The word “HINDU” has been defined in sub-section 30 of the section-2 of the Act in a comprehensive way. A person professing Buddhist, Jain or Sikh religion should be construed as “Hindu” and similarly any reference to Hindu Religious Institutions should be construed accordingly. The word temple has been defined in sub-section 27 of section 2 as a place of public worship used as of right by the Hindu community and word. “Religious Institution” has been defined under sub-section 23 of the section-2 with wide connotation whereby, any Math, Temple or specific Endowment, Brindavan, Samadhi or any other Institution established or maintained for religious purpose would be coming under the purview of the Act. Some of the temples which were declared as not coming within the purview of this Act, may also in course of time attain the character of public nature and they can be brought under the purview of the Act.
Functions of the Department
Custom, Usage and Code of Conduct
The Commissioner, Additional Commissioner, Regional Joint Commissioner, Deputy Commissioner, Assistant Commissioner and every other person exercising powers performing the functions under the Act should not interfere with and should observe the forms, usages, ceremonies and practices obtaining in and appropriate to the Religious Institutions and Endowments in respect of which such powers are exercised or functions are performed and in case of Mutt in his dealings with the Head of the Mutt. The Commissioner, Additional Commissioner, Regional Joint Commissioner, Deputy Commissioner or Assistant Commissioner having jurisdiction or any other person authorized by the Commissioner may with due regard to the Religious practices and usages of the Institutions inspect any Charitable or Religious Institutions or Endowments all movable and immovable property for the purpose of satisfying that the provisions of the Act & Rules there under are duly carried out. However, the person inspecting or authorized to inspect any Religious Institutions or place of worship should be a Hindu. The Commissioner, Additional Commissioner and Every Regional Joint Commissioner, Deputy Commissioner or Assistant Commissioner appointed under the Act should profess Hindu Religion and they would cease to exercise those functions when they cease to profess Hindu Religion.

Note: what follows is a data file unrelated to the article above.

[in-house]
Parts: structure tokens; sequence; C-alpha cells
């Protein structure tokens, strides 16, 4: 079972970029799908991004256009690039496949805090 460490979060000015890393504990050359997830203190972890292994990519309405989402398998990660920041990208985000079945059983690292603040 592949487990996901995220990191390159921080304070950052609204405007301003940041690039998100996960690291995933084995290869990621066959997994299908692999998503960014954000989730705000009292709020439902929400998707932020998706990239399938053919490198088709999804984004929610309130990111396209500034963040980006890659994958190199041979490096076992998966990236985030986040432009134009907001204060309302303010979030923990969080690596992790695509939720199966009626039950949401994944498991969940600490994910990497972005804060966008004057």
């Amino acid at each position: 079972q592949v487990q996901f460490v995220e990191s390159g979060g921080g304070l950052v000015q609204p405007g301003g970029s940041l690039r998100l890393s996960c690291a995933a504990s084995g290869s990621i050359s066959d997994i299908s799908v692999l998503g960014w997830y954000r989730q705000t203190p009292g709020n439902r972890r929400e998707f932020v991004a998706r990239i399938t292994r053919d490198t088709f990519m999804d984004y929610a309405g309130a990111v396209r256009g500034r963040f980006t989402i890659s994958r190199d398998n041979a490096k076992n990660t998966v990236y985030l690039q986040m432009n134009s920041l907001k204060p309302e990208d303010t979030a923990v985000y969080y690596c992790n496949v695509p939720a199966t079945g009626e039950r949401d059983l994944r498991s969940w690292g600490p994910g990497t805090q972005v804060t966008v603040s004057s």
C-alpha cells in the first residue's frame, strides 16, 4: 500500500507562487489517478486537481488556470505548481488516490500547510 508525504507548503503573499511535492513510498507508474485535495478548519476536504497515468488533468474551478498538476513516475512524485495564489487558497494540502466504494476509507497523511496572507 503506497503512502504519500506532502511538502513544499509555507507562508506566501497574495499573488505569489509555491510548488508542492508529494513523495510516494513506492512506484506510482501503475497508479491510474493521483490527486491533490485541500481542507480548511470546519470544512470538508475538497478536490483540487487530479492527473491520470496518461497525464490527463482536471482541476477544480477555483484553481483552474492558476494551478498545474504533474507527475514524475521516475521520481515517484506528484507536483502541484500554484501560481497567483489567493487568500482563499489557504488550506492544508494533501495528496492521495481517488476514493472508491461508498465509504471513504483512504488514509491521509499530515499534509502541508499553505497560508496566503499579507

Applicability of the ACT
This Act 30/87 applies to all public charitable and institutions and Endowments, whether registered or not under this Act, other than Wakfs governed by the Wakf Act 1954 (Central Act 29/54). As the exception is only in the case of Wakfs governed by the Wakf Act, all other public Charitable Institutions and Endowments belonging to any community excepting the community referred to in the Act 1954 (Central Act 1954) would come under the purview of this Act.
The Public Charitable Institutions and Endowments (not being governed by the Wakf Act 1954) which are being administered by any Department of Government or Civil Court, Zilla Parishad or Municipality or other local authority or any company, society organization, Institution or other person would also come within the purview of this Act 30/87.